Fake torrent movies infect PCs to hijack browsers and inject fake content

There is almost nothing more relaxing to sit on a couch, drink a hot beverage and watch a movie while it is cold and snowy outside. But wait – the movie you want is not on Amazon Prime or Netflix! What to do? Right … just download it from one of the more common Torrent sites.

Illegally downloading movies (from big Torrent pages like ThePirateBay or YTS) is still quite common. People often forget that you not only can get into trouble for it but that it also has its risks when it comes to computer security. A simple movie download can lead to a plethora of issues – like an infested PC, ad injections, and more.

Fake search results and donation banners

According to a recent BleepingComputer article it all starts with a single downloaded movie from a torrent site. Instead of a video file you’ll find a .LNK shortcut though that executes a PowerShell command after you click on it. Then all hell breaks loose.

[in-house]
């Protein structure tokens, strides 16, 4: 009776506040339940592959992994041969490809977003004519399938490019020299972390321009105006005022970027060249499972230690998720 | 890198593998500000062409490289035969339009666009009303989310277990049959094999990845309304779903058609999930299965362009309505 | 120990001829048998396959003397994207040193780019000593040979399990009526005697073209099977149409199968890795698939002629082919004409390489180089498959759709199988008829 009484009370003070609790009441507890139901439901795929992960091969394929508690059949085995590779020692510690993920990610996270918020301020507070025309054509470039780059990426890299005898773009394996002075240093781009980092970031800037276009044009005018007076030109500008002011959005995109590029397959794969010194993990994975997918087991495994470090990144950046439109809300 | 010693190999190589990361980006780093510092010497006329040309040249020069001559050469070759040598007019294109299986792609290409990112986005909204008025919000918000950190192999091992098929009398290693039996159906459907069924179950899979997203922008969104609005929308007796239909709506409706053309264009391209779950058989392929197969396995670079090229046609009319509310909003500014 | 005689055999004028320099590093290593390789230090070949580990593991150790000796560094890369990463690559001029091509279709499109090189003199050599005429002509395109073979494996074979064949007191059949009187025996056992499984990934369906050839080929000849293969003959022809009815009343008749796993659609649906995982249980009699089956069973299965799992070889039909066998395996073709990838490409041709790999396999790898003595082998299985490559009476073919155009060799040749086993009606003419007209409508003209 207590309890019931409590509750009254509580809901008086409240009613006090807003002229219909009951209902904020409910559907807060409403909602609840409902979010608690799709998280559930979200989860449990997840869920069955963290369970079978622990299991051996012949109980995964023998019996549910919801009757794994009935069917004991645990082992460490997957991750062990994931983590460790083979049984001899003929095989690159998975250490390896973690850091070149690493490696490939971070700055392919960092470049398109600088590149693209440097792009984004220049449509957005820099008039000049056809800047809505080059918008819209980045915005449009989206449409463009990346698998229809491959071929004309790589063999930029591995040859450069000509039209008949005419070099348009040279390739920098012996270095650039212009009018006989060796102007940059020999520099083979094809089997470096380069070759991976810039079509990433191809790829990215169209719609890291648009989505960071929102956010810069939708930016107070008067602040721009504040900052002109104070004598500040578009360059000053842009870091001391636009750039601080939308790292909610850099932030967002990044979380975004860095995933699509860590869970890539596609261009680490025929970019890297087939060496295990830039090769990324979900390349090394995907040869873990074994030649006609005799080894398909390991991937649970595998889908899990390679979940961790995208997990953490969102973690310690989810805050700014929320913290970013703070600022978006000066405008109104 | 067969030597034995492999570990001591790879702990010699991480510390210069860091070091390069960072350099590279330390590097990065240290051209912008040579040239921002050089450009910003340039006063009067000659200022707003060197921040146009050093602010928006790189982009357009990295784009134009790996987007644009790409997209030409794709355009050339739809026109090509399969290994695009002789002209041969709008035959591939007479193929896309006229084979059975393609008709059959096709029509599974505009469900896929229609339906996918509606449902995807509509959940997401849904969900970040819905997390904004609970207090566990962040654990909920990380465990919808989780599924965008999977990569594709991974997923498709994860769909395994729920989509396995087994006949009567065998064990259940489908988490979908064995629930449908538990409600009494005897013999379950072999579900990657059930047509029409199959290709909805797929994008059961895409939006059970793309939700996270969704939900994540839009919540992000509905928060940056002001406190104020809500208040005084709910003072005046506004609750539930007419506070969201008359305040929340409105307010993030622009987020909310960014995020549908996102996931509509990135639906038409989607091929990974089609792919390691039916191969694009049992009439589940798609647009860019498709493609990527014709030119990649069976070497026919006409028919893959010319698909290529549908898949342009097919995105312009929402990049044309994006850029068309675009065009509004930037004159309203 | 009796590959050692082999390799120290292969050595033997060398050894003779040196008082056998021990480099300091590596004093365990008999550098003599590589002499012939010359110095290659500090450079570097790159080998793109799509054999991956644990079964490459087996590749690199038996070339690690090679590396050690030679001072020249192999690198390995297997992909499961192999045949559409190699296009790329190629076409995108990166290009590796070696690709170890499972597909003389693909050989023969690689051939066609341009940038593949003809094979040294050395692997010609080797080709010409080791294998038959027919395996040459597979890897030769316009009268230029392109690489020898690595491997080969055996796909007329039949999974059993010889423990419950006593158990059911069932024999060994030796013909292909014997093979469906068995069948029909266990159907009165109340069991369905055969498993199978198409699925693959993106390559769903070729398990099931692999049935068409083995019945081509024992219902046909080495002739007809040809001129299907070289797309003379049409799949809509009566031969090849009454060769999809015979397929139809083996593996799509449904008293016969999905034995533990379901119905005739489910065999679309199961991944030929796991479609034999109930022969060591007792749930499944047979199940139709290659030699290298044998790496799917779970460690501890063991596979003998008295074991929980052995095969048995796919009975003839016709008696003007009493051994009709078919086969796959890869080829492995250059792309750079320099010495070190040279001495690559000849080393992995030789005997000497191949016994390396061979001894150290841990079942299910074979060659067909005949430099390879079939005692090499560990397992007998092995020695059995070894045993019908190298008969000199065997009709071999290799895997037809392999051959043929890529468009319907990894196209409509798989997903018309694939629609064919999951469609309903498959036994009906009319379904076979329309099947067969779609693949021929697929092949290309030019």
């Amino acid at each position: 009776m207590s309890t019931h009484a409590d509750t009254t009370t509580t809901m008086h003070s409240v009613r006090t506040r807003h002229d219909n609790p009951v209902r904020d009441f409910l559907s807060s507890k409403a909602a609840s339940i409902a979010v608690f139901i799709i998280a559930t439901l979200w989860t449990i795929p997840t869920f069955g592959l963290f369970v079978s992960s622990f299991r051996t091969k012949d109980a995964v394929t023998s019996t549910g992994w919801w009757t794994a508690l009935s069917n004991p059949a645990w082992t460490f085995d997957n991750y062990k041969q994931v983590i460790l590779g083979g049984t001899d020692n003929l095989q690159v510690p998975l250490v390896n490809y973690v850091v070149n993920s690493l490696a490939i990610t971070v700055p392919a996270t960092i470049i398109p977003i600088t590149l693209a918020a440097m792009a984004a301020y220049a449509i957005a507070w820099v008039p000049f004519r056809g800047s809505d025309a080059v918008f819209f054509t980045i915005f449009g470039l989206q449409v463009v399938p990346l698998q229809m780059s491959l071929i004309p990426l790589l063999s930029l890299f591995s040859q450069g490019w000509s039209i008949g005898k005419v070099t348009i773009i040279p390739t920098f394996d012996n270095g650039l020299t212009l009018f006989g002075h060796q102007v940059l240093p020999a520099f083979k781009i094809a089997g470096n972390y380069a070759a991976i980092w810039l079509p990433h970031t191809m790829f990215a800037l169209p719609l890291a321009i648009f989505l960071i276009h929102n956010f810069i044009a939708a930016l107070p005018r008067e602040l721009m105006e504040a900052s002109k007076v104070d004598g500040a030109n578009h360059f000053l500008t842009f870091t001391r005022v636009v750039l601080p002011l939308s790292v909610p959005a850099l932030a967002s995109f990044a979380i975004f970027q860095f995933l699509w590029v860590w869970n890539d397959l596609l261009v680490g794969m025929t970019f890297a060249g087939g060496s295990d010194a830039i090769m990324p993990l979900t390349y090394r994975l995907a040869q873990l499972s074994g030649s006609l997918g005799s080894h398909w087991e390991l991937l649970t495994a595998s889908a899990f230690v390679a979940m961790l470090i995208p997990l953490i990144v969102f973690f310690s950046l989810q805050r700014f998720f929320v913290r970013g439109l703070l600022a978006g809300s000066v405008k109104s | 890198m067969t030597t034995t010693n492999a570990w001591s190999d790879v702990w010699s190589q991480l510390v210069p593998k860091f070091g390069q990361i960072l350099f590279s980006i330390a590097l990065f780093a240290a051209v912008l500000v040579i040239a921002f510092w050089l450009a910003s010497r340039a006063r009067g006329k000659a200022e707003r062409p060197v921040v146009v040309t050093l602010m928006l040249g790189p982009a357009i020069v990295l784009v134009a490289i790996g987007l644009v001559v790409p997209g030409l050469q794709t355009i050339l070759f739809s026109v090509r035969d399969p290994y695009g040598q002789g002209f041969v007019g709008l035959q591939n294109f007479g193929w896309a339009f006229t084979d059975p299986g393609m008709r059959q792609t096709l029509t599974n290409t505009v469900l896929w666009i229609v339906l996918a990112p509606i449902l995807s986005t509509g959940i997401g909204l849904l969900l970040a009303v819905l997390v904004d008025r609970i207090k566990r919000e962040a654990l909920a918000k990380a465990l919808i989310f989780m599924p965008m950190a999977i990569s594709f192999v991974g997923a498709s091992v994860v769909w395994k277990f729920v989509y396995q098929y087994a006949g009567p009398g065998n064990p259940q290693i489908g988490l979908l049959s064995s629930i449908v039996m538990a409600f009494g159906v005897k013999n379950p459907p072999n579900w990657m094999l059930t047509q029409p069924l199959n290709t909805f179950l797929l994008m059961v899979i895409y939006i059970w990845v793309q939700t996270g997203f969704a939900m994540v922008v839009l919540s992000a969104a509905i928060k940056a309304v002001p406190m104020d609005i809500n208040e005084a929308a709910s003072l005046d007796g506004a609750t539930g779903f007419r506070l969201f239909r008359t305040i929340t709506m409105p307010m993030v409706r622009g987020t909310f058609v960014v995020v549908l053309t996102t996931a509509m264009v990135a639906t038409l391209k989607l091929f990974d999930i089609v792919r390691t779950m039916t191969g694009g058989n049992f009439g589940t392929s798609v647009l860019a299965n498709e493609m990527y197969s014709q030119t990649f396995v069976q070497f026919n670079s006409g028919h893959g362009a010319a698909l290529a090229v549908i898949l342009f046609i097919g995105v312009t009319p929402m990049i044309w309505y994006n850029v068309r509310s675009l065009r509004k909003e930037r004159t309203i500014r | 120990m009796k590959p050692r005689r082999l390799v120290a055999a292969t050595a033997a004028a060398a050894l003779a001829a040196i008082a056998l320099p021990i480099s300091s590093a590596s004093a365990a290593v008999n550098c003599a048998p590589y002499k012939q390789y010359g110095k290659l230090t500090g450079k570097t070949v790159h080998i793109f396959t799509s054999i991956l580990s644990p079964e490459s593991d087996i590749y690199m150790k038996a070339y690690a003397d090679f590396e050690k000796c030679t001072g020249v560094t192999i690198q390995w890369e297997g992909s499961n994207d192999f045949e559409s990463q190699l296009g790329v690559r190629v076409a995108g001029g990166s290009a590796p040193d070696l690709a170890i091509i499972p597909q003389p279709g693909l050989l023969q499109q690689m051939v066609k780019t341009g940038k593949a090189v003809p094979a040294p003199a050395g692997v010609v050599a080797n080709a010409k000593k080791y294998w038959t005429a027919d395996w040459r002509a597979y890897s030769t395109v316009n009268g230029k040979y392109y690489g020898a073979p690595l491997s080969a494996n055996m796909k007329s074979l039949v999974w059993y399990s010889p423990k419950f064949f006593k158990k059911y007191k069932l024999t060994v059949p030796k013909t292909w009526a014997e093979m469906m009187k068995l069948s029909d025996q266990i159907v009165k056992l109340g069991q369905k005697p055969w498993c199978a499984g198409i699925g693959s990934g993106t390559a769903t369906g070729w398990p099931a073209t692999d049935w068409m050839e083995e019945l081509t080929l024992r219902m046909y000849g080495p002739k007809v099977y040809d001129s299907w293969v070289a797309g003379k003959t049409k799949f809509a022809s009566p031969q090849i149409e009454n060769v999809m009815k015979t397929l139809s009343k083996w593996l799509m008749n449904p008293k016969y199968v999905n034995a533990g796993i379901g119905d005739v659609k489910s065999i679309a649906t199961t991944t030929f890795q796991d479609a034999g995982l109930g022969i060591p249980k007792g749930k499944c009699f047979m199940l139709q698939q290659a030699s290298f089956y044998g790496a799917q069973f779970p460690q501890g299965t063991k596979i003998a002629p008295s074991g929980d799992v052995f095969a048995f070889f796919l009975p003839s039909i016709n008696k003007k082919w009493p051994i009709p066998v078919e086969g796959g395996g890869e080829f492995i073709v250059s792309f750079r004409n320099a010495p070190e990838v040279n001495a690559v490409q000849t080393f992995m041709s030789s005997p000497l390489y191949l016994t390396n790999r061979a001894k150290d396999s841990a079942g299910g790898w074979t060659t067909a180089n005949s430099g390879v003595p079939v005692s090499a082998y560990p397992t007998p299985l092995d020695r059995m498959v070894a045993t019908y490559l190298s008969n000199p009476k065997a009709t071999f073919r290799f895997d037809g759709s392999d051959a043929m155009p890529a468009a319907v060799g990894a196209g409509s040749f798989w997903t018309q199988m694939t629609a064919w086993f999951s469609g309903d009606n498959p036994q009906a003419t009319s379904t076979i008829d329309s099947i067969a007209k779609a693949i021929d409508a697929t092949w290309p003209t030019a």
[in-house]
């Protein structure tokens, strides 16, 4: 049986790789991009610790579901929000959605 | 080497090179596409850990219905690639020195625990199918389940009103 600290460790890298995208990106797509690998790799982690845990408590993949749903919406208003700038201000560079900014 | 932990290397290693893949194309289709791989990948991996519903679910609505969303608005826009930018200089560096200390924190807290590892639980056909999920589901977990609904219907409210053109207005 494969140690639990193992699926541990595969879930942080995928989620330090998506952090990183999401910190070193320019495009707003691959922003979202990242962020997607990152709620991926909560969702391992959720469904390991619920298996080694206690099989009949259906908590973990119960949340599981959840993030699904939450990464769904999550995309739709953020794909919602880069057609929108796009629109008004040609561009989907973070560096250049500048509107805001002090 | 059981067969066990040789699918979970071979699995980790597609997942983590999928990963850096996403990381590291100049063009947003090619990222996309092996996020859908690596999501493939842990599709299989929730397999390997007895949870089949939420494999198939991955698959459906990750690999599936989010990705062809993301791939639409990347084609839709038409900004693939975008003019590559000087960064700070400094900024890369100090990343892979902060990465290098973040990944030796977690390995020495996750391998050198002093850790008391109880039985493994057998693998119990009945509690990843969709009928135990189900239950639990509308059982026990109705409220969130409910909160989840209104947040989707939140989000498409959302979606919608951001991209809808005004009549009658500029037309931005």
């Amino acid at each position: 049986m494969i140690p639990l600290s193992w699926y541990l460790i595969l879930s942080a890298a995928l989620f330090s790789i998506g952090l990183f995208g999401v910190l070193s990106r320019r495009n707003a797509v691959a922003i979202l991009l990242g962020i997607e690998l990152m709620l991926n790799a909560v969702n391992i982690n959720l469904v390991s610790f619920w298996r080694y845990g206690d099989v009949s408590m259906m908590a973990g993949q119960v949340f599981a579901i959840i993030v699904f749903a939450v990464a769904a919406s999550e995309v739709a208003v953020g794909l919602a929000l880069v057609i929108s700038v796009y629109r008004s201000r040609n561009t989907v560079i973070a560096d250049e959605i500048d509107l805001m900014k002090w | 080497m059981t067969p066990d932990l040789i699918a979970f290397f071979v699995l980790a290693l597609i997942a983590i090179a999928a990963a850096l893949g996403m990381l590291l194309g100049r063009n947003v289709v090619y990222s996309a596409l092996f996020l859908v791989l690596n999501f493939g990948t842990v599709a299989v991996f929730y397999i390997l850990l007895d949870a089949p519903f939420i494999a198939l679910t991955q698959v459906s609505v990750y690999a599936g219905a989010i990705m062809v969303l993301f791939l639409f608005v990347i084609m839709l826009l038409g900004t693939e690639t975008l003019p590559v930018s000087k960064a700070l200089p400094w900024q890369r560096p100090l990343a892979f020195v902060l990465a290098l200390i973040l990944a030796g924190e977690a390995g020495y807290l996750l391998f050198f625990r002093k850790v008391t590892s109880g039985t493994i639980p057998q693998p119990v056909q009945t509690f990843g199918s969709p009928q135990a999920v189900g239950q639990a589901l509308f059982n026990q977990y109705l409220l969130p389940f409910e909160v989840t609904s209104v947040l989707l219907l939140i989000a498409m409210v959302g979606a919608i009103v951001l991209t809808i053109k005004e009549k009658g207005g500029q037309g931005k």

The malware modifies registry keys that in turn disable the Windows Defender, installs a Firefox extension called “Firefox Protection“ (because why would you ever uninstall anything that has protection in its name, right?), and hijacks a Chrome extension called “Chrome Media Router”.

If you start up the browser the malware does its work. It injects search results in your search queries as well as on other pages and inserts a fake donation banner on Wikipedia (of course only cryptocurrency is accepted). All in all this is nothing you want to happen, because how would you normally differentiate between a real search result or donation link and a fake one?

Image: BleepingComputer

What you can do to protect yourself

Now – if you ask yourself as to how to stay secure the answer is pretty easy: Don’t download movies illegally. No matter where you do it, there are always risks involved. Other than that it’s always handy to have a good Antivirus installed.

This post is also available in: German

PR & Social Media Manager @ Avira |Gamer. Geek. Tech addict.